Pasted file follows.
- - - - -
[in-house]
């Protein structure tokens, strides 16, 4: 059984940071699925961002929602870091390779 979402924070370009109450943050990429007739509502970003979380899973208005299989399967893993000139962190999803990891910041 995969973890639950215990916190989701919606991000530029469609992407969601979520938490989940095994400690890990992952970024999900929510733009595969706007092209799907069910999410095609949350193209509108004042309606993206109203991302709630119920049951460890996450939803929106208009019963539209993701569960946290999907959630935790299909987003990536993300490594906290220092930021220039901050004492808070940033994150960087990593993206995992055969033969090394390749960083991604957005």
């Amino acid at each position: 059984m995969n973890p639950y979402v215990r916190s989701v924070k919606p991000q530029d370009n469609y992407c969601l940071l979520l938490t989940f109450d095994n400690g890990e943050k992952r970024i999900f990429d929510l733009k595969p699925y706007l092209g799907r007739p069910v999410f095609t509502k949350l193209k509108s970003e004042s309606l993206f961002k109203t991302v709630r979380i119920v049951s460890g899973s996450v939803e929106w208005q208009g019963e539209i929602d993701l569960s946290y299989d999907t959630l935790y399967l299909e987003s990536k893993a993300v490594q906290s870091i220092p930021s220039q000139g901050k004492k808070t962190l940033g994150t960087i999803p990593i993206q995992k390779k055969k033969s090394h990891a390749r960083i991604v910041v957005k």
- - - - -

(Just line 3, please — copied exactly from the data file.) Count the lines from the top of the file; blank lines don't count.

């Amino acid at each position: 059984m995969n973890p639950y979402v215990r916190s989701v924070k919606p991000q530029d370009n469609y992407c969601l940071l979520l938490t989940f109450d095994n400690g890990e943050k992952r970024i999900f990429d929510l733009k595969p699925y706007l092209g799907r007739p069910v999410f095609t509502k949350l193209k509108s970003e004042s309606l993206f961002k109203t991302v709630r979380i119920v049951s460890g899973s996450v939803e929106w208005q208009g019963e539209i929602d993701l569960s946290y299989d999907t959630l935790y399967l299909e987003s990536k893993a993300v490594q906290s870091i220092p930021s220039q000139g901050k004492k808070t962190l940033g994150t960087i999803p990593i993206q995992k390779k055969k033969s090394h990891a390749r960083i991604v910041v957005k």